When the CPU is reset at inauguration, the computer starts execution at memory localization 0xffff0 ( the IA–32 architecture uses a segment : counterbalance form of addressing ; the code section is set to 0xf000 and the teaching cursor is set to fff0 ) .
The central processing unit starts up in real mode, which gives it access to only a 20-bit memory address space and provides it with mastermind access to I/O, interrupts, and memory ( 32-bit address and virtual memory comes into play when the processor is switched to protected mode ). The placement at 0xffff0 is actually at the conclusion of the BIOS ROM and contains a jump direction to a area of the BIOS that contains start-up code .
Upon start-up, the BIOS goes through the pursue succession :

  1. Power-on self-test (POST)
  2. Detect the video card’s (chip’s) BIOS and execute its code to initialize the video hardware
  3. Detect any other device BIOSes and invoke their initialize functions
  4. Display the BIOS start-up screen
  5. Perform a brief memory test (identify how much memory is in the system)
  6. Set memory and drive parameters
  7. Configure Plug & Play devices (traditionally PCI bus devices)
  8. Assign resources (DMA channels & IRQs)
  9. Identify the boot device

When the BIOS identifies the boot device ( typically one of several disks that has been tagged as the bootable disk ), it reads obstruct 0 from that device into memory placement 0x7c00 and jumps there .

Stage 1: the Master Boot Record

This first disk block, blocking 0, is called the Master Boot Record ( MBR ) and contains the beginning stage boot stevedore. Since the criterion stop size is 512 bytes, the entire bang stevedore has to fit into this space. The contents of the MBR are :

  • First stage boot loader (≤ 440 bytes)
  • Disk signature (4 bytes)
  • Disk partition table, which identifies distinct regions of the disk (16 bytes per partition × 4 partitions)

Stage 2: the Volume Boot Record

once the BIOS transfers control to the originate of the MBR that was loaded into memory, the MBR code scans through its partition table and loads the Volume Boot Record ( VBR ) for that partition. The VBR is a sequence of consecutive blocks starting at the first disk block of the designate division. The first block of the VBR identifies the partition type and size and contains an Initial Program Loader ( IPL ), which is code that will load the extra blocks that comprise the second stage boot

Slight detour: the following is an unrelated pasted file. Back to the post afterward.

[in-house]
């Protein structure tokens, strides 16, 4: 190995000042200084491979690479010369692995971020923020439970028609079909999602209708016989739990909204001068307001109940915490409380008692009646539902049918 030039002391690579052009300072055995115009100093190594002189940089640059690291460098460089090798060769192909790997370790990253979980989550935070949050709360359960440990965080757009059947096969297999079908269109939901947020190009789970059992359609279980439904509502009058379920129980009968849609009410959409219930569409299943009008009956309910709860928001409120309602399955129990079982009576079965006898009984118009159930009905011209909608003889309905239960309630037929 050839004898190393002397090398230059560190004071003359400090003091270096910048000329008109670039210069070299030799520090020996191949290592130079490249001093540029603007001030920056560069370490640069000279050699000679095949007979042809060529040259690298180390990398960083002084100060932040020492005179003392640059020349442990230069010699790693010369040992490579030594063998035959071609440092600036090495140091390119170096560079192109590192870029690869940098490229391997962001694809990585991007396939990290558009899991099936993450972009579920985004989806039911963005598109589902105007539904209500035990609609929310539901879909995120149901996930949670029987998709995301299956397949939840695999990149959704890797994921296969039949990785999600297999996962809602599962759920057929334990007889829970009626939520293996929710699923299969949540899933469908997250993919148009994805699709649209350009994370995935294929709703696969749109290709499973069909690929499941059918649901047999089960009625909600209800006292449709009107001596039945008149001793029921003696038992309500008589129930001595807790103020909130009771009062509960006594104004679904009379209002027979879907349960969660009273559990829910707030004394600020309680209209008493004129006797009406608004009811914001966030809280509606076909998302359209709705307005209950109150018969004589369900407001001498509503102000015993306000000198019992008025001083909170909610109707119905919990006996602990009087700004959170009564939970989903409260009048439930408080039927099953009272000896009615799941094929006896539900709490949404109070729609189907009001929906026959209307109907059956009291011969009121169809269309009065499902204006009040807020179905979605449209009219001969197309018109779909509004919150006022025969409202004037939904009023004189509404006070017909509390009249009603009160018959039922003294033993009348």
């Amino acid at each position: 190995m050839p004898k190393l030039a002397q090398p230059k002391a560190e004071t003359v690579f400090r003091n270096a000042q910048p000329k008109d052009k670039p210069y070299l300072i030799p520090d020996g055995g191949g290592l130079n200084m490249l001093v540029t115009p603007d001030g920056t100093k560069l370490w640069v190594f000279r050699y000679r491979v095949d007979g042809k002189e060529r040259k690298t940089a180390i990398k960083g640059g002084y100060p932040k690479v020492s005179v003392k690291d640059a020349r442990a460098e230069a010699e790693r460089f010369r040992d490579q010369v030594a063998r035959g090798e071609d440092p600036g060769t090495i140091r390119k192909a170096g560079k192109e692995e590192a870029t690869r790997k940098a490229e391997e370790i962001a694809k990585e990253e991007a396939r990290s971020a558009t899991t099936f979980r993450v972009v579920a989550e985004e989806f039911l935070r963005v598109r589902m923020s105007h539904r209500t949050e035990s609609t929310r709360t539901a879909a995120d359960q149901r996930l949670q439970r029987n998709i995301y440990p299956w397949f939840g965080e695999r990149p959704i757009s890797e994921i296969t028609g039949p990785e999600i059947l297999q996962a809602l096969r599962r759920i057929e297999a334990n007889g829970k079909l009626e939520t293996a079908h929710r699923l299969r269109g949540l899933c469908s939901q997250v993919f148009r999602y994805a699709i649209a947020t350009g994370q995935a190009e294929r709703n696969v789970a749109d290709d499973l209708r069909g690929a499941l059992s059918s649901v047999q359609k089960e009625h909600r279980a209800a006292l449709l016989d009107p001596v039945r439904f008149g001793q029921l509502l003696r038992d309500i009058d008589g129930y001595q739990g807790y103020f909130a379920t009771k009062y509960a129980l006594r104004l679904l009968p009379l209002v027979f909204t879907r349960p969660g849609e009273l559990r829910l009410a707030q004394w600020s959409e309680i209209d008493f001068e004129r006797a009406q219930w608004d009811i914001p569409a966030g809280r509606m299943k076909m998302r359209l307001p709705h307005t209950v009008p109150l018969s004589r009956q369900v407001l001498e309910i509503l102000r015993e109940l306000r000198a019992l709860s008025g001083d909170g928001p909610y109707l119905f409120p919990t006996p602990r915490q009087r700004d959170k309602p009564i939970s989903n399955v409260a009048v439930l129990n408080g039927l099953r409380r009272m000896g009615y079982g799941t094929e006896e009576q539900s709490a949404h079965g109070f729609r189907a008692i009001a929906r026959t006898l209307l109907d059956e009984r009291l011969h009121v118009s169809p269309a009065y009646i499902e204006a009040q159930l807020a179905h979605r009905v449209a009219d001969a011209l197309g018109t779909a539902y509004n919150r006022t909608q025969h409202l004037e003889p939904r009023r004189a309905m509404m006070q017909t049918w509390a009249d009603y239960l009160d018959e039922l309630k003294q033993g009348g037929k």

loader
. On Windows NT-derived systems ( for example, Windows Server 2012, Windows 8 ), the IPL loads a program called NTLDR, which then loads the operate system .
One cause that humble flat boot loaders have a unmanageable prison term with loading a full OS, specially one that may be composed of multiple files, is that doing therefore requires the ability to parse a file system structure. This means understanding how directories and file names are laid out and how to find the data blocks that correspond to a specific file. Without much code, it is far easier to just read straight blocks. A higher-level loader, such as Microsoft ’ mho NTLDR, can read NTFS, FAT, and ISO 9660 ( four hundred ) file formats .

Beyond Windows

There are many variations on booting other operating systems on an Intel personal computer. One popular boot loader on Linux systems is GRUB, or GRand Unified Bootloader. GRUB is besides a multistage boot stevedore. The BIOS, of run, does what it always does : identifies a bootable device, loads the Master Boot Record, and transfers control to this newly-loaded code. Under GRUB, the MBR typically contains a first-stage boot stevedore called GRUB Stage 1. This stage 1 boot stevedore loads GRUB Stage 2. The stagecoach 2 loader presents the exploiter with a choice of operating systems to boot and allows the user to specify any extra boot parameters for those systems ( for example, impel maximal memory, enable debug ). It then reads in the selected manoeuver system kernel and transfers control to it .